We will be judged on whether we can move forward together from the shadows toward the light.

The world into which Mary’s sweet baby comes was not all that different.

Bethlehem was under occupation then, as it is today. Those living in poverty in that long-ago time – Mary calls them “the lowly” in her Magnificat – were locked out of prosperity, as many are today. Those in authority back then – Mary calls them “the powerful” in her song – seemed interested only in themselves and their version of reality, as is often the case today. Mary, the baby, and Joseph will flee for their lives and seek shelter in another land, as is happening across the world today, including at our own borders.

Christmas complicates matters because it refuses to look past grim realities that might get in the way of the story. In fact, they are the story. God did not send the only begotten child because all was right with the world. The Messiah comes because the world needs saving – mostly from itself.

Christmas points to the dream of another day precisely because we are in sore need of it – a day when violence will cease and the lives broken by it will be restored; a day when neighbor will not turn against neighbor, but instead live in peace with one another; a day when systems that have installed inequities among us are dismantled.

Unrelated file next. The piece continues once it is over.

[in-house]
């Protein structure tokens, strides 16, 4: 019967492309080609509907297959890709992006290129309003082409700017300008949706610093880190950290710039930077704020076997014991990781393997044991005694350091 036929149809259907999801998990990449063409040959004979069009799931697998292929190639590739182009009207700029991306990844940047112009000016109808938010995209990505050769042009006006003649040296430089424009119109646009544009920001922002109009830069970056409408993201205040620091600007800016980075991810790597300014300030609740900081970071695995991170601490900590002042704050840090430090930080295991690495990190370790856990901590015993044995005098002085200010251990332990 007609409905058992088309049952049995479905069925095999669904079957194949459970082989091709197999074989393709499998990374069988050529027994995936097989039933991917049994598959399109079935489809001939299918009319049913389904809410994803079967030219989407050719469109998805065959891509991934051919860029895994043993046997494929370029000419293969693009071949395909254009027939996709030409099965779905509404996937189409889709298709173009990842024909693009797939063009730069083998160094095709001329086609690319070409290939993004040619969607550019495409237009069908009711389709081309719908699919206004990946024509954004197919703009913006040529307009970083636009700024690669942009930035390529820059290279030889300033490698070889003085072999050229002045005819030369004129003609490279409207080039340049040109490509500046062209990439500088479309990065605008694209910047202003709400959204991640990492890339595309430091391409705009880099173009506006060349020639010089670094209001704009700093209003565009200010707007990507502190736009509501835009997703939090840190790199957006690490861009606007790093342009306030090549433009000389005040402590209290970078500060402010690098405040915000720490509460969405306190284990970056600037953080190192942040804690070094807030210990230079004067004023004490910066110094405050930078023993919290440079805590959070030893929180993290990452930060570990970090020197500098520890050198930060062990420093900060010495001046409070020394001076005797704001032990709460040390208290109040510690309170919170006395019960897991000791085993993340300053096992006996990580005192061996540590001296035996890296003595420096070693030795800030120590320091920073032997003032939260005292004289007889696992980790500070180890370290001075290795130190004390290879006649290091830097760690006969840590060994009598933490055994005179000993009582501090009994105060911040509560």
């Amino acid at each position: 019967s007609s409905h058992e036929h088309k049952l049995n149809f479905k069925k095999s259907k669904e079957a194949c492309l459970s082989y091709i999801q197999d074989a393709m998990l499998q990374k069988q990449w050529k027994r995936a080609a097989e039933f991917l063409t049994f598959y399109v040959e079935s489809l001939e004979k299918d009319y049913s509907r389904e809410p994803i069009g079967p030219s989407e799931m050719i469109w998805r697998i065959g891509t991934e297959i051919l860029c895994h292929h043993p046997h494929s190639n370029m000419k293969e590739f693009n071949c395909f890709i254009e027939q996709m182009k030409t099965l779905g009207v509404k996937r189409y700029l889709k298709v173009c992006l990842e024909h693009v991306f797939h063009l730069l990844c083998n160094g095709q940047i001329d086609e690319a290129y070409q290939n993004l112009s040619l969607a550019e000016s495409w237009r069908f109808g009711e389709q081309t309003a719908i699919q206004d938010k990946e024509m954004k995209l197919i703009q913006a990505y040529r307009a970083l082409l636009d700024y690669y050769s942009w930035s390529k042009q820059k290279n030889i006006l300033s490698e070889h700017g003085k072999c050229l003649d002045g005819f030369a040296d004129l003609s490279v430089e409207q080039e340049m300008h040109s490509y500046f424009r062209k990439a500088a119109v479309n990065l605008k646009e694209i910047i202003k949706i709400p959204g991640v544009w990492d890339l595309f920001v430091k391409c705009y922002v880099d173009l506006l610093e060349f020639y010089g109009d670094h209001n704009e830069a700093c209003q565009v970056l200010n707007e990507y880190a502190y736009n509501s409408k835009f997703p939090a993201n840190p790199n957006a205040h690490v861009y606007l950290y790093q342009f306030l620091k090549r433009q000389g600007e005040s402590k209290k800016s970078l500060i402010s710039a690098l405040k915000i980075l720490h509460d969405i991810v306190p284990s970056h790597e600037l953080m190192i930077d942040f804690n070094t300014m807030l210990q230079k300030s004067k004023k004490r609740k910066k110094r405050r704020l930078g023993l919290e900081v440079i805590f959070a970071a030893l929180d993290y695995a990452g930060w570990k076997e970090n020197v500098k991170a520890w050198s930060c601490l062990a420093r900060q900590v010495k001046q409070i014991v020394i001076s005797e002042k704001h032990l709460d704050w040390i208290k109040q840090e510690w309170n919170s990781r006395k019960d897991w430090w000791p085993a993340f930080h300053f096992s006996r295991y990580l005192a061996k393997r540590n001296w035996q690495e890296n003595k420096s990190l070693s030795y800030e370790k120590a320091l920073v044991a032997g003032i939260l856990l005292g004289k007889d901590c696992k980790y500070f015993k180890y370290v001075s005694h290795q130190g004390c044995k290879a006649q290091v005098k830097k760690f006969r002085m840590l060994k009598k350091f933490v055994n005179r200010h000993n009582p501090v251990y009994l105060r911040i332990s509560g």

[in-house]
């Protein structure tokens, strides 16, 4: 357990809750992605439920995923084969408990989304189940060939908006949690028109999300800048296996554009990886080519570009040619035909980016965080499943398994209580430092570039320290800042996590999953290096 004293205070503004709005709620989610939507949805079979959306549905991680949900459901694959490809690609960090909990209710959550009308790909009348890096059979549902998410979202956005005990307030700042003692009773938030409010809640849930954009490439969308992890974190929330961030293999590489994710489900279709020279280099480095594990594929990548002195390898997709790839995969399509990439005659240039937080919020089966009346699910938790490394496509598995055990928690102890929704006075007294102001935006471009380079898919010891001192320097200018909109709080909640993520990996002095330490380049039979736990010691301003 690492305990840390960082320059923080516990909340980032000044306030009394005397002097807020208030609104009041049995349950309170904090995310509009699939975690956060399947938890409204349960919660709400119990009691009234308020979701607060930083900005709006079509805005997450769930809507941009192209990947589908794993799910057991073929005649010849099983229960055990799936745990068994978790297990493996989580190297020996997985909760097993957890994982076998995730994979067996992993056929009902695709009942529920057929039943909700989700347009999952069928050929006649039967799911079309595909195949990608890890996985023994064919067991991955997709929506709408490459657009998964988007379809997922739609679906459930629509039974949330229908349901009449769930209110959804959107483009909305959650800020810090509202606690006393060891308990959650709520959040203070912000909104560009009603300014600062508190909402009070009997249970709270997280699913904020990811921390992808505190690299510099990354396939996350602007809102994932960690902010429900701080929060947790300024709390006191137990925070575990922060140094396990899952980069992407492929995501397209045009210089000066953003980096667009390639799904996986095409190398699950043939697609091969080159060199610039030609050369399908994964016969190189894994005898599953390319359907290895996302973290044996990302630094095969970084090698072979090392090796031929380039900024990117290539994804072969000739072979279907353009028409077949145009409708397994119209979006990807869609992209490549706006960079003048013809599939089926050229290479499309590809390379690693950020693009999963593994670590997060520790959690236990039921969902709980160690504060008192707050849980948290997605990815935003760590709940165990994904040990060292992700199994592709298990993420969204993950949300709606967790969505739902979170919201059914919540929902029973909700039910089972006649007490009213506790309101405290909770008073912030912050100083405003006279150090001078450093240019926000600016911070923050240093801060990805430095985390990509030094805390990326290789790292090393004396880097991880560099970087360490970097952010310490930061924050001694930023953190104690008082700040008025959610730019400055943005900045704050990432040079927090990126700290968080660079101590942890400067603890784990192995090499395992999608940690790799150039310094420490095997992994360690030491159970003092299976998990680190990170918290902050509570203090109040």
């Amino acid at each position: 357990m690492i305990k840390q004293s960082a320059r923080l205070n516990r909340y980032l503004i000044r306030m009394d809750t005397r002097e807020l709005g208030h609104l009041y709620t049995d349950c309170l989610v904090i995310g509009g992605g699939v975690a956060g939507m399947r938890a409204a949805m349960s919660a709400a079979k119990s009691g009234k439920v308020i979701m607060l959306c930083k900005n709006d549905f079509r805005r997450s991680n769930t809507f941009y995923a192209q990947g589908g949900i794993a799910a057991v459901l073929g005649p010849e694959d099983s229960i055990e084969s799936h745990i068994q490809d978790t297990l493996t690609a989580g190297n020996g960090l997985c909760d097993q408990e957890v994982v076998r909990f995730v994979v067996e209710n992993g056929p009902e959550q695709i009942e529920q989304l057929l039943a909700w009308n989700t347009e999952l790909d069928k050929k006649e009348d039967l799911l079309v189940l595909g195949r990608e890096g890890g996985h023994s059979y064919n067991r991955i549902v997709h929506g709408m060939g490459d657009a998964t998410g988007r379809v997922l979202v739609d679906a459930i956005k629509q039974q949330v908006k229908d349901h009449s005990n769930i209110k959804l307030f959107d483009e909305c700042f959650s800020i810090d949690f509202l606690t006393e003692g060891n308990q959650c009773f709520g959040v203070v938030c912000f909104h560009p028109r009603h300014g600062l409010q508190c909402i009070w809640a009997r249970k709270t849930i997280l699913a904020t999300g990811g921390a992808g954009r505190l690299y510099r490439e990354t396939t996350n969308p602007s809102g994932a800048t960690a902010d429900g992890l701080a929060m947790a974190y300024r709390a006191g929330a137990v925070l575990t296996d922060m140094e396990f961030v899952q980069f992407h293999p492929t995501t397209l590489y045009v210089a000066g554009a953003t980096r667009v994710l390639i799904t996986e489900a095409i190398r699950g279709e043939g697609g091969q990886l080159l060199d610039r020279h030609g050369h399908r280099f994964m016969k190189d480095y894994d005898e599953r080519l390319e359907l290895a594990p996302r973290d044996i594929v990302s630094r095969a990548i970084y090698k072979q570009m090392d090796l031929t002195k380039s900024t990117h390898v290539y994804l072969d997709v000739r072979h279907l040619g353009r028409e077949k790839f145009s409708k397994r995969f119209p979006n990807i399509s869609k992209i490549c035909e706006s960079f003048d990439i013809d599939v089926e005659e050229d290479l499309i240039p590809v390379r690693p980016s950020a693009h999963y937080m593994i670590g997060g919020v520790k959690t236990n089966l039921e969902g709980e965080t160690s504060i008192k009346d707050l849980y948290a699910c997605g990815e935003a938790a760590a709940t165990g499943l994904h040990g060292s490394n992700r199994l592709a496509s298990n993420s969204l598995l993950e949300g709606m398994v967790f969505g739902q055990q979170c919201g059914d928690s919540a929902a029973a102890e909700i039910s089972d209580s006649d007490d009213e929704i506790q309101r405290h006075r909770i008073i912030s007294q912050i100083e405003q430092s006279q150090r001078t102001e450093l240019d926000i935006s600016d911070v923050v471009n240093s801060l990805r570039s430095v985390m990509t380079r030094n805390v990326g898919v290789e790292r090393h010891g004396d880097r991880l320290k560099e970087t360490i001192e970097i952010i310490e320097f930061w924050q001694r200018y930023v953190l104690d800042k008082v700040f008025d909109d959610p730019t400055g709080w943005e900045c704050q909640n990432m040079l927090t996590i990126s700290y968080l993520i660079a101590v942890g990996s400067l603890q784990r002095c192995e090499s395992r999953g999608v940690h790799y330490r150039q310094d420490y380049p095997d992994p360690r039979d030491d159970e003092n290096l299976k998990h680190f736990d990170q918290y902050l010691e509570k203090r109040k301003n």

If the question is, “What is the Christmas vision?” Isaiah the prophet has an answer:

“They shall beat their swords into plowshares,

and their spears into pruning hooks;
nation shall not lift up sword against nation,
neither shall they learn war any more.”

Ancient hopes enter the world with Mary’s child. She sings about them when she says “yes” to her role in the Christmas drama. Her baby will grow up and one day proclaim that the reign of God has come near: justice, kindness, respect for each other, concern for vulnerable people, an inclusive table where all are welcome and fed, the right of everyone to the fullness of their humanity – yes, and even love of enemy.

Those values – that Christmas vision for the world – did not endorse the ways things were back then, and they do not approve of the way things are today. If we have the courage to embrace the dream of the world as it appears from that star-lit stable, then we will find ourselves at odds with the status quo.

That’s the theme of the film A Hidden Life. The movie takes its title from a line of George Eliot’s: